by Tamra Goleman
Can we communicate effectively with one another without the use of speaking or hearing the spoken words of another person or gain knowledge about a different language without understanding their culture? People who are deaf have a different way of communicating and have their own language that differs from hearing cultures. While there are ways of communicating in both hearing cultures and in deaf cultures there are differences in the way language is used where the concepts studied in class to evaluate those differences are beneficial to learning why respect and ethical communication is important, and to gain an appreciation for those differences. (Jay, 2011).
There have been positive changes in the last 40 years for deaf people. Where they were once put down, called names, and degraded they are now seen as having their own culture which is called deaf culture. Aristotle had a theory which discriminated against people who were deaf when he thought that the only way a person could be educated or could ever learn anything was through words that were spoken. Deaf people were seen as having a handicap and were thought of as being incapable of learning and were treated badly because they could not hear. They were not allowed to attend school because they were thought of as not smart enough and were not capable to learn. Communicating effectively and language is important to all cultures, however, deaf people were thought of as not being psychologically or mentally capable of learning or communicating unless they could hear people speaking to them. Their language and culture was not respected. Even the law didn’t recognize deaf people as equal. According to Jay, (2011) “The law had them labeled as “non-persons” (par.4). They were criticized and belittled for not being able to hear or speak. (Jay, 2011).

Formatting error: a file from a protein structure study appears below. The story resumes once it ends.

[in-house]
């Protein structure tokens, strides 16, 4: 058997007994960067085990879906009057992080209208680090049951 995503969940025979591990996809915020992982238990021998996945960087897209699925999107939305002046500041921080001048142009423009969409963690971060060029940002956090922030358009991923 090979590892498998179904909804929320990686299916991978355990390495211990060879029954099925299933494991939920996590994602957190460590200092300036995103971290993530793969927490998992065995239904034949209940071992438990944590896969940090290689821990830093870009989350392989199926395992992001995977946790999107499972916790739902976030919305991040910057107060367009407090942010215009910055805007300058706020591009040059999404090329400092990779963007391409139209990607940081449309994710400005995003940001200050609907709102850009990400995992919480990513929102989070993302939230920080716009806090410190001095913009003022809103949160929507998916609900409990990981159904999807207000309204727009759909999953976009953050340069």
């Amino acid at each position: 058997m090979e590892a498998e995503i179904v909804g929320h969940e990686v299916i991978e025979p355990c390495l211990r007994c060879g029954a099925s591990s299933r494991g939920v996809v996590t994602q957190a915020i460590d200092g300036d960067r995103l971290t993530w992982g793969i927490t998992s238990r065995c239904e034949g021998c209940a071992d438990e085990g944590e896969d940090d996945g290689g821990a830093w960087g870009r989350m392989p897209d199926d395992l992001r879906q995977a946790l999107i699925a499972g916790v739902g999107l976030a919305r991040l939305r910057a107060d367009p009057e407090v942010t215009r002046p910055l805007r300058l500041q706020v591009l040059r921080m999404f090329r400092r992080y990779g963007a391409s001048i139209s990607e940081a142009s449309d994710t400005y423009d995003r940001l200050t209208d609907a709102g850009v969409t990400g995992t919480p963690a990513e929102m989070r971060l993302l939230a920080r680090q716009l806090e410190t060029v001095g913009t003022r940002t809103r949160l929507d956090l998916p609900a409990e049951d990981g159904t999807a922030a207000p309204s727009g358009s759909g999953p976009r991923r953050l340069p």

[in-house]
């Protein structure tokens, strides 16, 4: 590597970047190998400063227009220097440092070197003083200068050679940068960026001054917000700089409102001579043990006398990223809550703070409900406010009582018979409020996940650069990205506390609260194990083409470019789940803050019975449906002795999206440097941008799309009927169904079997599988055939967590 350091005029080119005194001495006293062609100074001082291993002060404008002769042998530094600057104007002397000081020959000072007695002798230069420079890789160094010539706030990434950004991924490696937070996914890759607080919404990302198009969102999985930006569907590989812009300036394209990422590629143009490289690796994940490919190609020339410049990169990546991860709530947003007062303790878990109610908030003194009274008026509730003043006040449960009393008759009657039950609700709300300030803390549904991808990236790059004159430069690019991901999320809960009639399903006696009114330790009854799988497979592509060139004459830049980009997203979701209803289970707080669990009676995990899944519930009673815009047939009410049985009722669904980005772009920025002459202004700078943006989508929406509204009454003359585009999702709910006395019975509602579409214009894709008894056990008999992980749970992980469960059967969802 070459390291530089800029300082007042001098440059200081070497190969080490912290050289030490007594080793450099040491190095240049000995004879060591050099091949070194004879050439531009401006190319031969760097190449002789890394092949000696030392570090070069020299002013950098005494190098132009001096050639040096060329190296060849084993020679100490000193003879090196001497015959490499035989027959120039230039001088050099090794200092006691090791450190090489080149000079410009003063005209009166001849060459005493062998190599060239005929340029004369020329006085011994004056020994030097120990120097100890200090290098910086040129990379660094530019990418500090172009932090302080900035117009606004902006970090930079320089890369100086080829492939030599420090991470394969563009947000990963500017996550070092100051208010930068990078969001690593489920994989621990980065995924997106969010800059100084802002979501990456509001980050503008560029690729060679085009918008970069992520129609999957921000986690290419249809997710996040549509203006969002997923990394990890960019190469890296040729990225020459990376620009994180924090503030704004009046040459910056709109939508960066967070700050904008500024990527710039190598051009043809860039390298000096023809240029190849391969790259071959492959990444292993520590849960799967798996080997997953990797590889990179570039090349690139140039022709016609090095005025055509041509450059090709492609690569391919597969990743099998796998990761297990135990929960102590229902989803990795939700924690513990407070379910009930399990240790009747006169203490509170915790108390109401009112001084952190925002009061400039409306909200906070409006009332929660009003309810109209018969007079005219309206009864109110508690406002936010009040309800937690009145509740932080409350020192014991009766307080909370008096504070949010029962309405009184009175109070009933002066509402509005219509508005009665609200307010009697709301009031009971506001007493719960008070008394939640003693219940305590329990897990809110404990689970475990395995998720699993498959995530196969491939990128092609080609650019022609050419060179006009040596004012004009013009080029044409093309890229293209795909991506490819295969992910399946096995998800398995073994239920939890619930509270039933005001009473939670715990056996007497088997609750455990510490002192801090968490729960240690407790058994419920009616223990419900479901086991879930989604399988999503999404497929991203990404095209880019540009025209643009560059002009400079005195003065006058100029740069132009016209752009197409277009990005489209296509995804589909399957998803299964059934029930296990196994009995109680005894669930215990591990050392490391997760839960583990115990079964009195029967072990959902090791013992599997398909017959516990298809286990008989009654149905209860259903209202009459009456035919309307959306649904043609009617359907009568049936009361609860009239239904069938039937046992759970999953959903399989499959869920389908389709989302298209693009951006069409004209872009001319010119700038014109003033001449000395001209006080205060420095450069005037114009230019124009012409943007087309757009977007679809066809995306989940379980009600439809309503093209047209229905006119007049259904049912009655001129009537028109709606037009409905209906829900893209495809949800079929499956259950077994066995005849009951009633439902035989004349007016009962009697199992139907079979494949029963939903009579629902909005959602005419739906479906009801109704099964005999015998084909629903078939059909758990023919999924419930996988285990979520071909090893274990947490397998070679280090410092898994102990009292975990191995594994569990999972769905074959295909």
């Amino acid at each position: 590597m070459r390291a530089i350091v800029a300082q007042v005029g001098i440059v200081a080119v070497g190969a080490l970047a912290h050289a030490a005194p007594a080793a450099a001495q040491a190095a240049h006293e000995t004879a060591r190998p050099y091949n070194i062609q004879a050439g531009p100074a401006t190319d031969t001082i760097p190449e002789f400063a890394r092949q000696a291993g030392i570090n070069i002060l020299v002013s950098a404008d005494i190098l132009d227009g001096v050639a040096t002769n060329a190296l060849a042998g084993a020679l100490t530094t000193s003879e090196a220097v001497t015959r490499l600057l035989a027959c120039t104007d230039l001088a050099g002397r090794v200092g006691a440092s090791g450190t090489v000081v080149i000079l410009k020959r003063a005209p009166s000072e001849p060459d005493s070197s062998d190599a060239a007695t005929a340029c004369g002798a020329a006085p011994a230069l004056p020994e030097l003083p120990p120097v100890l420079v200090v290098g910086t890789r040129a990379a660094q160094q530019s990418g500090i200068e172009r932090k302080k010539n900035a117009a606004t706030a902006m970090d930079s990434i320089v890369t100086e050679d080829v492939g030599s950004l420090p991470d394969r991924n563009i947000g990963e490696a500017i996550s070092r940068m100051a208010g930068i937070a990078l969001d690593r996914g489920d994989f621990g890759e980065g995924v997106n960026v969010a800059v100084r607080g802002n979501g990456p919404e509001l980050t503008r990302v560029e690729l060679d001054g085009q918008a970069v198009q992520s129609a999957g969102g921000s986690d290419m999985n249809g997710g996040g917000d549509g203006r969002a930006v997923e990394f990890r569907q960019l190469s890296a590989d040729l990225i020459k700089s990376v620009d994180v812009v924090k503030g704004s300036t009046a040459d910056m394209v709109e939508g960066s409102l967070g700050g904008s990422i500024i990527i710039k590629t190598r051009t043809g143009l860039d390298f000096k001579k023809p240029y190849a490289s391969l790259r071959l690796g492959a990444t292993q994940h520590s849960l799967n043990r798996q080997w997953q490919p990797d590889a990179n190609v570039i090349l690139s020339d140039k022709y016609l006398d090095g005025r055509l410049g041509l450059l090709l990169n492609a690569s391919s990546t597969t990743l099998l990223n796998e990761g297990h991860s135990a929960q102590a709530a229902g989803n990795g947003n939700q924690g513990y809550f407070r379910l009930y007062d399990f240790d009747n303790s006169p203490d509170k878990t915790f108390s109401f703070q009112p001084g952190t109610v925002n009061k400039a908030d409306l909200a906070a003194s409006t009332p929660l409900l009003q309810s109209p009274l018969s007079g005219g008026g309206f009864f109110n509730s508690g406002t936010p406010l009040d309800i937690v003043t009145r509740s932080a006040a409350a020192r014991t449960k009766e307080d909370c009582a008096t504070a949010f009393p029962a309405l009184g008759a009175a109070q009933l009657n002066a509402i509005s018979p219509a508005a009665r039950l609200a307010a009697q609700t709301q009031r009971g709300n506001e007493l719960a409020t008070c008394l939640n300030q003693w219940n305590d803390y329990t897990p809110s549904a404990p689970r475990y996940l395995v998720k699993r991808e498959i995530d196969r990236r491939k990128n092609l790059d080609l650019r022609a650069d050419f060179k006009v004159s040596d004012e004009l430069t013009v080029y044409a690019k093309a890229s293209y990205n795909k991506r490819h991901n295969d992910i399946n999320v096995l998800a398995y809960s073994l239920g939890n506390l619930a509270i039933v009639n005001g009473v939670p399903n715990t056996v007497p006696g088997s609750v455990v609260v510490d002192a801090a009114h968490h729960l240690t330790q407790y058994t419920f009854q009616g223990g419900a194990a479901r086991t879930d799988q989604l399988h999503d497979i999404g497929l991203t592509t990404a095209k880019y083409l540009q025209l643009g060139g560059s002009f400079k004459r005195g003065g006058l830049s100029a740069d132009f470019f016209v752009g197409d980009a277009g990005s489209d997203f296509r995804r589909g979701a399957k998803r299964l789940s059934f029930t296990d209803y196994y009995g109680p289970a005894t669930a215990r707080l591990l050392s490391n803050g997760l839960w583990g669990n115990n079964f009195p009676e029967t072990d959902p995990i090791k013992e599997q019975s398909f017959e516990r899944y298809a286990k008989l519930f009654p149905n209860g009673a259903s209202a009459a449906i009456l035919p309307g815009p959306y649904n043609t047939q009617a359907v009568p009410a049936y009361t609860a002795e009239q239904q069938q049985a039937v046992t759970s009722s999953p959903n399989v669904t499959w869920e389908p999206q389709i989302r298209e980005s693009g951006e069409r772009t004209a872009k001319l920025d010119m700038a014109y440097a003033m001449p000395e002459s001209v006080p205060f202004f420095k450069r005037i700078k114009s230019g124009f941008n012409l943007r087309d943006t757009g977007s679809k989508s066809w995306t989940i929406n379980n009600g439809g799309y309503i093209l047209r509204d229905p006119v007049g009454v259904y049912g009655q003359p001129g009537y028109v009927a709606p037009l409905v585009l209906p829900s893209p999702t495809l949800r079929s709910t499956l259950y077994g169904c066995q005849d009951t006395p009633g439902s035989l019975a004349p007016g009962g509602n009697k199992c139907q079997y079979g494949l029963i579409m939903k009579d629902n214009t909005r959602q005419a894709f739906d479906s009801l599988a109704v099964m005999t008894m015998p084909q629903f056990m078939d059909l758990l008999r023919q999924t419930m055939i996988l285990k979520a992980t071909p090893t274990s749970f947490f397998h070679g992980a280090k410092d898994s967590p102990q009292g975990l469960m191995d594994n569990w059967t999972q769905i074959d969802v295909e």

Differences of hearing culture and deaf culture
First, there are differences in the way language is used in different cultures because culture affects communication behaviors. You cannot have one without the other. According to Jay, (2010) states “… deaf culture is exactly what Carol Padden defines as a culture: a set of learned behaviors of a group of people that share a language, values, rules for behavior, and traditions” (par.3). Hearing cultures use language to communicate one with another by using the spoken word alternating with listening. Deaf cultures communicate in the way of sign language. For example, the culture I was brought up in taught me how to speak English. The way I speak, my communication skills, my values, morals, behaviors and attitudes came from the culture in which I live. People that are deaf have learned to communicate in sign language (which is different from English and is a language all of its own) and their communication skills, values, morals, behaviors and attitudes came from the culture they live in. (Jay, 2011).